Disclaimer: The information provided on this blog does not, and is not intended to, constitute legal advice. The opinions expressed in this publication are those of the author alone and do not reflect the opinions and views of bulletsafe.com
This article was previously published on gunlove.com and has been updated as of January 24,2023.
In the early weeks of January 2023, three separate mass shootings rocked the state of California within 44 hours, but those are only the ones that received media attention. In reality, there have already been 47 mass shootings this year, and it's only January.
As of this writing, there have been 5,182 mass shootings in the United States since 2013, with 549 in 2022 alone. More than five thousand people have been killed in a mass shooting, while only about 200 people have died from lightning strikes within the same time frame. According to the mass shooting tracker website, an average of 1.96 shootings happen every day. In these uncertain times, when it’s literally more likely to die from a mass shooting than from a lightning strike, it should be the responsibility of the average American to prepare for the worst.
The very fact tragedies like this happen so often should be a wakeup call to everyone. Nothing stops a bad guy with a gun better than a good guy with a gun, but the problem seems to be there aren’t enough good guys willing to carry guns.
To survive a mass shooting and save the lives of the innocents around you, a firearm by your side is the best insurance policy. Based on a study of the police response times of the ten most populated US cities, it takes the police an average of 8.6 minutes to arrive at the scene of an active shooting, while it takes mere seconds for a well-trained shooter to draw his or her weapon and neutralize a target. A mass shooter is usually either inexperienced, drug-addled, overconfident or all three. A well-trained good guy with adrenaline pumping through his veins will be able to end a threat well before a police officer arrives on the scene. Within the first five minutes of a mass shooting, everyone in the area will run for cover. It usually takes five minutes for someone to remember to call 911, and by the time first responders arrive, the incident will have been well over.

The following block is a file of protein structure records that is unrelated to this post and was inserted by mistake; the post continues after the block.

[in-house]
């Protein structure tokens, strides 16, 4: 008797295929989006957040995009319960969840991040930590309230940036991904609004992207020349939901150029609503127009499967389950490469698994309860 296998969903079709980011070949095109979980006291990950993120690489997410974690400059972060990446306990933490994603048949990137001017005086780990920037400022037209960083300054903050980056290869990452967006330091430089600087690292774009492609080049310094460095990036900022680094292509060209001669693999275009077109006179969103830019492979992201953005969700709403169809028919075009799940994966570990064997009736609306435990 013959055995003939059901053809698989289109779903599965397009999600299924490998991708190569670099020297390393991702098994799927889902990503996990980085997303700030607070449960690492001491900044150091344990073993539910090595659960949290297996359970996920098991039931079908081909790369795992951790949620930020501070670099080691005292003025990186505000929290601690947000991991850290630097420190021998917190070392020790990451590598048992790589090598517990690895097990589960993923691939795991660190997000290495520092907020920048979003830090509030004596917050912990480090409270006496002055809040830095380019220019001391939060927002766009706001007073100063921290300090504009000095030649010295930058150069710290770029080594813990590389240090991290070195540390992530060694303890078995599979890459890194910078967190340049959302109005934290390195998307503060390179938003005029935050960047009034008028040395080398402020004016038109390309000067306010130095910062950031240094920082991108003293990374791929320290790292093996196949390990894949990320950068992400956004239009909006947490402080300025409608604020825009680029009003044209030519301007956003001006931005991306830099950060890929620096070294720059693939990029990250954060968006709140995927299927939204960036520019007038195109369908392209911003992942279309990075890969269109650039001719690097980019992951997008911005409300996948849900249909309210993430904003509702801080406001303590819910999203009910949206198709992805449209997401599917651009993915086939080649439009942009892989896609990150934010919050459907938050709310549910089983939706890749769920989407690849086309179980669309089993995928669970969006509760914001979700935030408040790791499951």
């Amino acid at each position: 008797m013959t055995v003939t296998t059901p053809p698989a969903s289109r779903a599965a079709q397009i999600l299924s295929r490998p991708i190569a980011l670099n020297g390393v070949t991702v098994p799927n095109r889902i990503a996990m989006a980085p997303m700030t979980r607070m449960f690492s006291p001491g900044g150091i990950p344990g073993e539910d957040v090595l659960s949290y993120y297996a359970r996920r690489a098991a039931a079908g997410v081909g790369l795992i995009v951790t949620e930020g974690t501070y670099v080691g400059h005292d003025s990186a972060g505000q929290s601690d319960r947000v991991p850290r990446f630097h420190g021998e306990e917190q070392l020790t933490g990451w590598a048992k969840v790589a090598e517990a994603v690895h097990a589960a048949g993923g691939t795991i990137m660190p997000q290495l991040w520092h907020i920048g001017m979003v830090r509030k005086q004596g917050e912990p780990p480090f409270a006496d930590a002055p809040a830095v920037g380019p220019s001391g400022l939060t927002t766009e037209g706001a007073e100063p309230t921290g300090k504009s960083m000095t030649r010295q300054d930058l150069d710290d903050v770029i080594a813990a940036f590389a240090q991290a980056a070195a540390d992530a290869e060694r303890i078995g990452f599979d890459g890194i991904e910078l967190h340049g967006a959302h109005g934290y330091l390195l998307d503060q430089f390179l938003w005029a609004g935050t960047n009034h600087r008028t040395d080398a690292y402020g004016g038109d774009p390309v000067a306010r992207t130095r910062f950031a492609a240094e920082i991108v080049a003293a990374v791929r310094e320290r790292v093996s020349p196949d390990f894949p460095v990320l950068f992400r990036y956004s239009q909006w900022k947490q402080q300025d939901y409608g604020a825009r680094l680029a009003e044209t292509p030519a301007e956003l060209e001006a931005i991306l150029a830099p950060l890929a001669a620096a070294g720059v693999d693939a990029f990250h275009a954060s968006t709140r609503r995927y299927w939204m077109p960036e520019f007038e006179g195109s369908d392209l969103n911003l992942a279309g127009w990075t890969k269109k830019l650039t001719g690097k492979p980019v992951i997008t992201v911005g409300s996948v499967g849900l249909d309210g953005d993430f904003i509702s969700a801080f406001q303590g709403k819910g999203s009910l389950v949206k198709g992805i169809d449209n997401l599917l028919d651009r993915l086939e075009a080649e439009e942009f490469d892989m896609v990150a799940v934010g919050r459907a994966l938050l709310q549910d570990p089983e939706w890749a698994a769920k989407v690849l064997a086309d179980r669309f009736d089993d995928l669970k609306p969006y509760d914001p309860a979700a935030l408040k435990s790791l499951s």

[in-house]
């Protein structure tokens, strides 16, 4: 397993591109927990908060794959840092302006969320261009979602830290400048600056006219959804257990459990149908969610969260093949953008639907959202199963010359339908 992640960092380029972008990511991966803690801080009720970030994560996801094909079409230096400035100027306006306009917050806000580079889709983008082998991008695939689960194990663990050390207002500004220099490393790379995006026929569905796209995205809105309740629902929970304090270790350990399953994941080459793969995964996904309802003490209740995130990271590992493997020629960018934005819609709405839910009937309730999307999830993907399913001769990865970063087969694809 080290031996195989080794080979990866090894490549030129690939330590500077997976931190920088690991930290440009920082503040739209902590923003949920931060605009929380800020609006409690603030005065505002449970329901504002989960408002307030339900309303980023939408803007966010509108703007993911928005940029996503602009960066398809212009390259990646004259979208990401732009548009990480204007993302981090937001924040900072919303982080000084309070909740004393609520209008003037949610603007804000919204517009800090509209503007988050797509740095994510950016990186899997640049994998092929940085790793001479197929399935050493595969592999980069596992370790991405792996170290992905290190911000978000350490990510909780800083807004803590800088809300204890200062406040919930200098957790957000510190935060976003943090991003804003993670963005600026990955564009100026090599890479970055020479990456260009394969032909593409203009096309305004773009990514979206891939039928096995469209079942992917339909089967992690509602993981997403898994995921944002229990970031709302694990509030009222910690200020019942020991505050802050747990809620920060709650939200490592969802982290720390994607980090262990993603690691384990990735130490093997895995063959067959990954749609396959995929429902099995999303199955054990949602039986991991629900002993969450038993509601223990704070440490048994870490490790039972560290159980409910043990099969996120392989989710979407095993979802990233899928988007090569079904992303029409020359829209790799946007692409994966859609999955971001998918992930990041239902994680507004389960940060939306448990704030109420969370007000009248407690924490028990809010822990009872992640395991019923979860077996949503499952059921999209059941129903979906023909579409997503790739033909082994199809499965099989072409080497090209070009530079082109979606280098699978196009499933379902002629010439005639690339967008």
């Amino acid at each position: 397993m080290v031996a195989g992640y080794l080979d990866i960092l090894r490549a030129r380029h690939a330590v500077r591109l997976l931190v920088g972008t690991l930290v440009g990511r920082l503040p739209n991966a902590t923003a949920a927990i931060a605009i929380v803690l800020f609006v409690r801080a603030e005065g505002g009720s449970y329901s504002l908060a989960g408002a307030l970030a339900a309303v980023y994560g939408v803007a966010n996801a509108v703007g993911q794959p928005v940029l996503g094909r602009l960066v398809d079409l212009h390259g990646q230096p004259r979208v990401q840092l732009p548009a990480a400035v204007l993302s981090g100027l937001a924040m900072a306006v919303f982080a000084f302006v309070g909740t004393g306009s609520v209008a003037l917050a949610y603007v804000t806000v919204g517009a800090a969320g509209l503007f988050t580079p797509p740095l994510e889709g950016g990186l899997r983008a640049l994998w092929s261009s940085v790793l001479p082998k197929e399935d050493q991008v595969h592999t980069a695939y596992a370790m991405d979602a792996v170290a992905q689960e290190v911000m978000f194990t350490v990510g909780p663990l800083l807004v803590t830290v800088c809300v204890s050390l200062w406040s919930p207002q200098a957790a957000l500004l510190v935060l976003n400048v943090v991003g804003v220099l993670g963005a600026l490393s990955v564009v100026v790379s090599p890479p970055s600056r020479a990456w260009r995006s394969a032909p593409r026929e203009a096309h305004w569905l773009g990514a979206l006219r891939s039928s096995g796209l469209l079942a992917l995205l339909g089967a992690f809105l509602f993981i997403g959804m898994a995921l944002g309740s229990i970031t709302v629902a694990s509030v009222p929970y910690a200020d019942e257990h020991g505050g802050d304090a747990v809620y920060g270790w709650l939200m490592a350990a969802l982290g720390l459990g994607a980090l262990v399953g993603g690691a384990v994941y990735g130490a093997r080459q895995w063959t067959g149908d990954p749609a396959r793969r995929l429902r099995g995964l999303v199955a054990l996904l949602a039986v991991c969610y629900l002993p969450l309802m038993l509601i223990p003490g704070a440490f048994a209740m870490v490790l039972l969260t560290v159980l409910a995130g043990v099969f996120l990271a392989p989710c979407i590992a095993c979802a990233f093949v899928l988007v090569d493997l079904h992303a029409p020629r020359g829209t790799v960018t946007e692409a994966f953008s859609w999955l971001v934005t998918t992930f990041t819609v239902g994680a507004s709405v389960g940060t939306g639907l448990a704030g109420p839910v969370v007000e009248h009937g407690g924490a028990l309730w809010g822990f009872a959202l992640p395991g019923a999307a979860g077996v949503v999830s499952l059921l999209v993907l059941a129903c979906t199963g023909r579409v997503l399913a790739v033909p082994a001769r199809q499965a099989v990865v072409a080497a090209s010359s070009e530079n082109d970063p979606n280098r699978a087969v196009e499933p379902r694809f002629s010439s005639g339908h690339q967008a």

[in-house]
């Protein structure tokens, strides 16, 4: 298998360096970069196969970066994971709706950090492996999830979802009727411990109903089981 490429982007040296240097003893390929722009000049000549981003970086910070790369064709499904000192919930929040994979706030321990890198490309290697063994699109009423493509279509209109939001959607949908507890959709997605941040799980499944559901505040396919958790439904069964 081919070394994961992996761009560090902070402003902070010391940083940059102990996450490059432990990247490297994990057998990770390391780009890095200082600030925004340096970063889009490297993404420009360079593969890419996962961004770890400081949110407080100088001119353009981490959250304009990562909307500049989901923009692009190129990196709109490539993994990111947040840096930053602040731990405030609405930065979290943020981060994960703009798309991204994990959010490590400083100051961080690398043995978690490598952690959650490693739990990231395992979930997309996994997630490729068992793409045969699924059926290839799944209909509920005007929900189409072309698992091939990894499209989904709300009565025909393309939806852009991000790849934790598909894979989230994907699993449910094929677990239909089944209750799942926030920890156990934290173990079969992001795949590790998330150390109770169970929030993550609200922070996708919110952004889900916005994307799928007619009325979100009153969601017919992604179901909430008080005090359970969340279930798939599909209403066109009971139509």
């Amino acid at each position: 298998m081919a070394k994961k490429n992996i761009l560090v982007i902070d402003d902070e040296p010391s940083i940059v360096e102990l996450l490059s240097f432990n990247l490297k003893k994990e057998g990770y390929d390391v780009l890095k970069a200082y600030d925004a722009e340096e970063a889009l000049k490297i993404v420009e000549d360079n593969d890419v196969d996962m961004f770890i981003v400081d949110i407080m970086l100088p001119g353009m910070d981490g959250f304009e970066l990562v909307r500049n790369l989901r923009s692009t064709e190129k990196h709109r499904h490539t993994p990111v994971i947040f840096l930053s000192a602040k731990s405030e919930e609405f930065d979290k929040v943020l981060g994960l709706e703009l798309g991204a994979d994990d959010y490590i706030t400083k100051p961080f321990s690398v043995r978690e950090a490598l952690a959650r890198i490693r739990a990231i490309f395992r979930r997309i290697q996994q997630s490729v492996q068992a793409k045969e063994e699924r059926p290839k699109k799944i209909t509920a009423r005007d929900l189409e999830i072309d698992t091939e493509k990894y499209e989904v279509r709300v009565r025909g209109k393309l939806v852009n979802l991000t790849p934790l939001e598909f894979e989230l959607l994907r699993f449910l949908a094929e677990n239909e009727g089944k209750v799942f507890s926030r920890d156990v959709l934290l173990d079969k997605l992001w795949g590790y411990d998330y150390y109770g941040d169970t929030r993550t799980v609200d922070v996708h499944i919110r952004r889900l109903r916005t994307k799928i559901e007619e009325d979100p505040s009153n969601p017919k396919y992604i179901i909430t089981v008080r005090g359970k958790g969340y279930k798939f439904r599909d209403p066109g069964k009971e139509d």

If, for some reason, you find yourself at an establishment which does not allow you to bring in your firearm, and in the event you choose to follow the establishment’s guidelines (unlike Elisjsha Dicken, hero of the Greenwood Park Mall shooting), you may find yourself at a distinct disadvantage in case a raging lunatic bursts through the doors and starts blasting away.
Fortunately, the FBI has a detailed step-by-step plan to survive such an event. Simply called “Run. Hide. Fight,” this plan is designed to help the average unarmed bystander avoid the carnage of a mass shooting.
If you are completely outmatched in a fight, the most obvious thing to do is run. There is no shame in running if the alternative is death. You don’t necessarily need to find marked escape exits – these are designed for fires and natural disasters. The threat here is mobile and can go wherever you go. The nearest exit is always your best option. Windows that exit to street level (for example, those in a classroom) are probably a quicker escape path than the main exit.
Begin running as soon as you hear gunfire and feel threatened. Do not attempt to reason with the shooter. Yelling at him to stop will do nothing but make yourself a target. Criminals are rarely – if ever – deterred by words alone, and attempting to negotiate with a man who sees you as nothing but a target is a bad idea. Do not wait for everyone around you to react. If you are carrying anything, drop it. You will run faster if you are unhindered by a shopping bag or a backpack. Help others escape if possible. If you end up making a wrong turn into a room without a backdoor, do your best to barricade it.